‘Shockwaves’ through oil and gas sector at Cambo decision

 Katy Heidenreich, operations director at Oil & Gas UK on a North Sea platform

Katy Heidenreich, operations director at Oil & Gas UK (OGUK), argues that home-produced oil and gas is still needed to fill the energy gap - Credit: OGUK

Oil and gas workers based in East Anglia have been left reeling after oil company Shell decided to suspend its involvement in Cambo, the UK’s next big oil field development off the Shetland Islands, an industry body has warned.

The decision has “sent shockwaves” through the industry and the 20,000 workers involved in it, said Katy Heidenreich, operations director at Oil & Gas UK (OGUK) which represents the offshore industry and has been lobbying hard for it as the country transitions to a low-carbon economy. 

OGUK believes the decision will have a knock-on effect for the wider industry – including gas fields lying off the coast of East Anglia. The Southern North Sea is just as likely to be as affected by a slow-down in development as the oil fields in the north of Scotland, the body warned.

“They are the backbone of an industry that works through the year to keep our country running. They supply the gas that helps heat 24m (83%) of UK homes and generates nearly half our electricity. They also produce oil that gets refined into the petrol, diesel and other fuels that power our cars, vans, buses and trains,” said Ms Heidenreich.

“Right now, 10,000 of them are living offshore on 250 oil and gas installations in the North Sea, the Atlantic waters north of Scotland and the Irish Sea. Those workers come from all over the UK – but especially from regions like East Anglia, Liverpool, Newcastle, Middlesbrough, Scotland’s central belt, Dundee, Aberdeen and Inverness.”

UK oil and gas workers' residential locations

A graphic showing the addresses of clusters of oil and gas workers around the UK - including a concentration around east Norfolk of between 1300 and 2900 workers - Credit: OGUK

Tens of thousands more are working onshore in the supply chain, with firms based all around the UK providing engineering, manufacturing and other services, she said.

“In the future we will rely on them for new forms of energy too. Over the next couple of decades, the oil and gas workers of today will become the people who build and maintain our wind turbines, carbon capture systems, hydrogen production factories and other hardware needed for Britain’s low carbon future,” she said. 

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“That future needs a lot of work and a detailed plan. The UK has a target of becoming carbon neutral by 2050. But we will not hit that target by shutting down our existing oil and gas fields or stopping new ones being developed.” 

Stifling the existing energy industry would have the opposite effects, she warned, wiping out the jobs and the workforce skills, such as marine engineering and construction, which are essential to hit the 2050 target.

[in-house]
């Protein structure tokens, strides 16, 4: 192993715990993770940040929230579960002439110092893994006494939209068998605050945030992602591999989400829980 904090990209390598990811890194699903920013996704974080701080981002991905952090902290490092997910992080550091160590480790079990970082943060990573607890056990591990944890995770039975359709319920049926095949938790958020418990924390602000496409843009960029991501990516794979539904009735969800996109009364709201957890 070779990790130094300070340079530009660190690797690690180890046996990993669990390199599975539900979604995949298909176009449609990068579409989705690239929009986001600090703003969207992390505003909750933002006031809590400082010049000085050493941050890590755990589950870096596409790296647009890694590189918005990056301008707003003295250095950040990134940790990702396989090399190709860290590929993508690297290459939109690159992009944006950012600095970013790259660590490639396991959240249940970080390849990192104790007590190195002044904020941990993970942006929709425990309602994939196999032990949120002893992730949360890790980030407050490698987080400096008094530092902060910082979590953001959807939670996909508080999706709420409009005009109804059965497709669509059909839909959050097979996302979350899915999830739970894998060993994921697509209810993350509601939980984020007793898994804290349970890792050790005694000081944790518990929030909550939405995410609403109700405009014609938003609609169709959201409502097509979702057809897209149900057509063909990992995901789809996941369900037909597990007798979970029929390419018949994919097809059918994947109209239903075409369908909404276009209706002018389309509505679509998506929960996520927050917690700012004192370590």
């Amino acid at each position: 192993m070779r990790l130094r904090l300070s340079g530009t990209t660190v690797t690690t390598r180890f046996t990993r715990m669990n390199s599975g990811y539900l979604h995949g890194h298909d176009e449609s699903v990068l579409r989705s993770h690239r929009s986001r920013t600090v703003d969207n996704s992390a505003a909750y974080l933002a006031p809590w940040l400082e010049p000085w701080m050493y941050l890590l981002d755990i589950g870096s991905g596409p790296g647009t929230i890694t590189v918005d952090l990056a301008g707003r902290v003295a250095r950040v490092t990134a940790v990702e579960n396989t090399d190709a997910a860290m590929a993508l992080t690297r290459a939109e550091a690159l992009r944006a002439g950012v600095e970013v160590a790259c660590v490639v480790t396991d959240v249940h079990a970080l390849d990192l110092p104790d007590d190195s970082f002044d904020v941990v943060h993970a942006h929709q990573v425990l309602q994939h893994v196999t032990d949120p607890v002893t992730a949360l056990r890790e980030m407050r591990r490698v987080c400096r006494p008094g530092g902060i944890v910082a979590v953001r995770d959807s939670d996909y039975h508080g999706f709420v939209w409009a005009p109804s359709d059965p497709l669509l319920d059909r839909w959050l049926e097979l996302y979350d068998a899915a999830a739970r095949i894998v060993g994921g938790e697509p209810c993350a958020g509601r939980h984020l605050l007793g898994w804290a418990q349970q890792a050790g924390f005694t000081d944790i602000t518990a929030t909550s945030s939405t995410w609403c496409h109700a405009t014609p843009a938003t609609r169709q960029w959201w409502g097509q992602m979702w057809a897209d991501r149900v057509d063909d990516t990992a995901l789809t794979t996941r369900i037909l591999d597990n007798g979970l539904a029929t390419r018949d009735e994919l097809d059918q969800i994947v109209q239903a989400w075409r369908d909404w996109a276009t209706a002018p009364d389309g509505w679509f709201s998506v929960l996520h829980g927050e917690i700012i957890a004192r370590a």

“It would also be expensive. At the moment the UK produces only half the 74bn cubic metres of gas it consumes annually. It also produces 53m tonnes of oil – and consumes 59m tonnes. Last year importing the extra gas and oil needed to make good those production gaps cost the nation about £7bn net – around £250 per household. 

“The UK is blessed with lots of oil and gas, but it’s not found in massive reservoirs like those found in Russia and the middle east. Instead, it’s spread out across hundreds of smaller reservoirs. That means some are always becoming depleted and so need to be replaced by new ones. 

A graphic from OGUK looking at the UK's oil and gas reserves and charting trends

Should the UK open more oil and gas fields asks OGUK - Credit: OGUK

“The next 10 years, for example, will see 1,600 oil and gas wells being decommissioned. These closures  would also see UK production of oil and gas plummet by 75% – unless we open new fields. That decline would be far sharper than any reduction we could achieve in demand – so imports would surge with householders and businesses facing all the extra resulting costs.”

New fields like Cambo were needed to maintain rather than boost overall production, she said. “That will help maintain the flow of energy needed to see us through till 2050. By then, hopefully, there will be far less need for new oil and gas fields.”

There were big challenges ahead for transitioning to low-carbon energies, she said.

“We could shut down the whole UK oil and gas industry, but the only result would be to send imports surging – with no reduction in emissions. The reductions will come only when we find low-carbon replacements for the machines, vehicles and appliances that power our homes, businesses, and transport,” she said.

The industry was working on two UK projects to capture CO2, the main global warming gas and planning to build three more, she said. It was also looking at hydrogen production plants and building and operating ever-larger wind and solar farms.